Costa's Hummingbird
Similar Birds:
 Anna's Hummingbird

Costa's Hummingbird
Photographer: Alan D Wilson of

Costa's Hummingbird
Photographer: Alan D Wilson of

Costa's Hummingbird Range Map (SW USA & Mexico)
Costa's Hummingbird Range Map (SW USA & Mexico)
Latin Name Calypte Costae
Conservation Status Least Concern
Location S W USA & Mexico
Colour Green, Black, & Violet
Length Up to 9 cm (3.5 inches)
Wingspan Approx. 11 cm (4.3 inches)
Weight 2 - 3 g (0.07 - 0.11 oz)
Life Expectancy -

Main Characteristics

Costa's Hummingbirds are small hummingbirds that measure up to 9 cms (3.5 inches) in length, they have a wingspan of approximately 11 cm (4.3 inches) and they weigh between 2 and 3 g (0.07 - 0.11 oz).

Males have green upperparts and flanks with a pale coloured patch below their throat. Their face is black and they have a violet crown and throat patch. Females have greenish/grey upperparts, a white throat and underside, and a green crown. Juveniles are similar in colour to adult females.

When night time temperatures are low Costa's Hummingbirds can enter a torpid state where their body temperature reduces and their heart rate slows down to 50 beats per minute. The normal heart rate of a resting Costa's Hummingbird is 500 - 900 beats per minute.

They have distinctive, high-pitched calls and females vocalize frequently whereas males are usually quiet except when they are alarmed or during the breeding season.


Costa's Hummingbirds are found in the deserts, semi-deserts, open meadows and gardens of south western USA and Mexico.

They are mainly solitary and will migrate if resources are scarce or the temperatures become intolerable.


Costa's Hummingbirds feed on nectar from flowers such as desert honeysuckle, barestem larkspur, desert lavender flowers and saguaro flowers. They also feed on tiny insects that they catch while in the air or glean from plants.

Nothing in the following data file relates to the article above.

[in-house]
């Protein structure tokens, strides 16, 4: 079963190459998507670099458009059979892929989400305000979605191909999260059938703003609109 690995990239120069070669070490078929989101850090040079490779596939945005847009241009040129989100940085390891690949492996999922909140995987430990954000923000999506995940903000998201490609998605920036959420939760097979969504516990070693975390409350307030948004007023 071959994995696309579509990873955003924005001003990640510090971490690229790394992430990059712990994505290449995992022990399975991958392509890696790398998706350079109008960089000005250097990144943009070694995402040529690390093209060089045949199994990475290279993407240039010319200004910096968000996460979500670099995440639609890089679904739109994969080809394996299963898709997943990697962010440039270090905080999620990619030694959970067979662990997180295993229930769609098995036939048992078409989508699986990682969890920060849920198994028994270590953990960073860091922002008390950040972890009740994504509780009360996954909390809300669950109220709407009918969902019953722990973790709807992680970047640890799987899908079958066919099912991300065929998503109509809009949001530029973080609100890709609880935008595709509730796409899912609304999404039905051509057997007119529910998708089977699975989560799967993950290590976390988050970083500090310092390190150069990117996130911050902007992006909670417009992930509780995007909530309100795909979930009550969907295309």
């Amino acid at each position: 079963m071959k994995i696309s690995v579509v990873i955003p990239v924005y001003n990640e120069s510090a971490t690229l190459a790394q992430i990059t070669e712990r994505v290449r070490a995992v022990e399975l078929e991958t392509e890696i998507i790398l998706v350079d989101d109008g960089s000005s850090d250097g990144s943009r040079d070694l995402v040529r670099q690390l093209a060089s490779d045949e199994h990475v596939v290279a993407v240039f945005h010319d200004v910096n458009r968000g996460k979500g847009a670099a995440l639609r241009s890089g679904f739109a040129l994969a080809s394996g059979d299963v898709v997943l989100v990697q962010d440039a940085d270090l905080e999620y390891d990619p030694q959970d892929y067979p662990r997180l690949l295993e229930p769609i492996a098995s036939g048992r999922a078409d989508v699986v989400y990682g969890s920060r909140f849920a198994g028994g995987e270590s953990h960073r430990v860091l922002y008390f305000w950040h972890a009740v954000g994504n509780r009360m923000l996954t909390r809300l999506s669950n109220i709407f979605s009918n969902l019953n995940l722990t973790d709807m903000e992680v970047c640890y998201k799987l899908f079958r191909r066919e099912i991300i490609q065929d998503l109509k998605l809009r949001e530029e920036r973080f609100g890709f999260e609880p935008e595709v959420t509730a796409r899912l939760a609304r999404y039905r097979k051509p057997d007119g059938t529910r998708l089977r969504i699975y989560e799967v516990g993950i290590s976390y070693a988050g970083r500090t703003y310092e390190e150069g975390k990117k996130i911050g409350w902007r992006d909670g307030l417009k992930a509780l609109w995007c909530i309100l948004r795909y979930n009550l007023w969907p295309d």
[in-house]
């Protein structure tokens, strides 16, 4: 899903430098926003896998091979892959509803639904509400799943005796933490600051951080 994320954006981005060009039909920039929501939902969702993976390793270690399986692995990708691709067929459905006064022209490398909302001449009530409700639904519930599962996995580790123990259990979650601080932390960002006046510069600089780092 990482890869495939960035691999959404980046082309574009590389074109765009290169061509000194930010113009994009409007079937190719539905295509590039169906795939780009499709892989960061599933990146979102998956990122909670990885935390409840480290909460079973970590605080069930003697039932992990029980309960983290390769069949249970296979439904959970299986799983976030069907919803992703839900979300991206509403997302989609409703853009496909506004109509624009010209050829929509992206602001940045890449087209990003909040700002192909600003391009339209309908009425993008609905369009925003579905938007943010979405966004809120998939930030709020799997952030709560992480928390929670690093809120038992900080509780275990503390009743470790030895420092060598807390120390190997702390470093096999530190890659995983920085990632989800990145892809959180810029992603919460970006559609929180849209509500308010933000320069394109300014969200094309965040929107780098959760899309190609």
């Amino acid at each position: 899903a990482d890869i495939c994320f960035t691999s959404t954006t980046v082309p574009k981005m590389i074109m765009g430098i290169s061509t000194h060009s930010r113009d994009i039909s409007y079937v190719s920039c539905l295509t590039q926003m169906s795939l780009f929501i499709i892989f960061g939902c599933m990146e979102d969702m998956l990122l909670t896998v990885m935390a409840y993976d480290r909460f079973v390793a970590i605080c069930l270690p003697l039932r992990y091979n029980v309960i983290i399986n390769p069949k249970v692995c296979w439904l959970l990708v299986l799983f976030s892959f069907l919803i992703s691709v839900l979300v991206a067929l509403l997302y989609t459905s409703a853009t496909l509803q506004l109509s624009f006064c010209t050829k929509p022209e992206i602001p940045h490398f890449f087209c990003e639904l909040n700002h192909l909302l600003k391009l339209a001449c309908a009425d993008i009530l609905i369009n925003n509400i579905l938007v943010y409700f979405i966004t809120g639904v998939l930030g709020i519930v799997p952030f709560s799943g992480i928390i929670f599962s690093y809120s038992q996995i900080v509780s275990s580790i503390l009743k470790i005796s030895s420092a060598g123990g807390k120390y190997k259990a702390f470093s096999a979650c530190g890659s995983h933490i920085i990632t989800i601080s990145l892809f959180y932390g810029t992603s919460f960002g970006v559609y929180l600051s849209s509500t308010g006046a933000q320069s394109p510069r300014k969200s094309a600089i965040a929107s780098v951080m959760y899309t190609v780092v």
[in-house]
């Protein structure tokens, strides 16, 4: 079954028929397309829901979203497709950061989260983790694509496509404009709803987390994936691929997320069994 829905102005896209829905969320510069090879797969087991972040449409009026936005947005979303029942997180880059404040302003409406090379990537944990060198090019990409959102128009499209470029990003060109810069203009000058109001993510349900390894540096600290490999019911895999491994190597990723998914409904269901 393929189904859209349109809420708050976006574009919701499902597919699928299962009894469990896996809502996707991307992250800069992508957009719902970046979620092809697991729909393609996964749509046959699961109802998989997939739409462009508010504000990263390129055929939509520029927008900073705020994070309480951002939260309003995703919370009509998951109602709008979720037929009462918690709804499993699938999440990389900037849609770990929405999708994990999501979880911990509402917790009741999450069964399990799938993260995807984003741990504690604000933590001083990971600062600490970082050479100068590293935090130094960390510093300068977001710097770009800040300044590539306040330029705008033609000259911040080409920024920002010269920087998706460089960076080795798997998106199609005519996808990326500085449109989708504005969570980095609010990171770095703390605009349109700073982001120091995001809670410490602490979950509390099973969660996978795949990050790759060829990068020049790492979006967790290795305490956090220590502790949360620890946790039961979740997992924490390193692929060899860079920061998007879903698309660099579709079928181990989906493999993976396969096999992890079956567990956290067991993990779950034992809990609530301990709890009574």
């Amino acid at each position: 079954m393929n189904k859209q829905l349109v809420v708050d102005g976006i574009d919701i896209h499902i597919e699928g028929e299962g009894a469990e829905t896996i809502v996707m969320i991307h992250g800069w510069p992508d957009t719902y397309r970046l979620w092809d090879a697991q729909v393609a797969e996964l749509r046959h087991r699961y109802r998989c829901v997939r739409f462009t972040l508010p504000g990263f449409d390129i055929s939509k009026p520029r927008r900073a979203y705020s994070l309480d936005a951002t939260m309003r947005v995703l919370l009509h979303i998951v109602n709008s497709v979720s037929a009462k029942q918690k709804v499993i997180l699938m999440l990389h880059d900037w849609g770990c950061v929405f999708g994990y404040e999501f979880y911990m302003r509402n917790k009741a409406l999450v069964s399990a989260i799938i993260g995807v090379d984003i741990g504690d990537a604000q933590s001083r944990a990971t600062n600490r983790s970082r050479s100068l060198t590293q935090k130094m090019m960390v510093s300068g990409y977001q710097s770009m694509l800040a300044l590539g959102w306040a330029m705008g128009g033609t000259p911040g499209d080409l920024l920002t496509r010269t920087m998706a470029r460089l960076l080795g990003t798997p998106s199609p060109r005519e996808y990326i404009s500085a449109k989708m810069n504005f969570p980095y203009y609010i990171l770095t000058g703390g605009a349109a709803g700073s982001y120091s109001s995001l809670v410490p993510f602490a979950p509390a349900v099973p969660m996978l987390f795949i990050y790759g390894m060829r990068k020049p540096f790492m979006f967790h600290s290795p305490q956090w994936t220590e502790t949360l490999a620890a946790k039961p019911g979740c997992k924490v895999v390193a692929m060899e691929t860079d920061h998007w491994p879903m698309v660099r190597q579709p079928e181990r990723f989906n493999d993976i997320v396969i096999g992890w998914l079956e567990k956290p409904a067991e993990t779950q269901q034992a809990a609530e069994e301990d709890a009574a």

Costa's Hummingbirds breed between January and May but they do not form pairs, the only interaction between males and females is the actual mating. Males produce courtship displays to attract females and these involve swoops, arcing dives and high pitched whistling.

The female constructs a small cup shape nest approximately 1 - 2 m (3.3 - 6.6 ft) above the ground. Within 2 days of the nest being completed the female will lay the first of 2 white eggs, the second one being laid 2 days after the first.

After an incubation period of 15 - 18 days the chicks will hatch and they will be fed regurgitated food by their mother. The chicks are ready to leave the nest after 20 - 23 days but their mother will continue to feed them until they can fully fend for themselves.

Costa's Hummingbirds reach sexual maturity within 1 year and are ready to breed the following season.


Predators of Costa's Hummingbirds include snakes and other birds.


There are no subspecies of Costa's Hummingbird.

Interesting Facts

Costa's hummingbirds are named after the French nobleman Louis Marie Pantaleon Costa.

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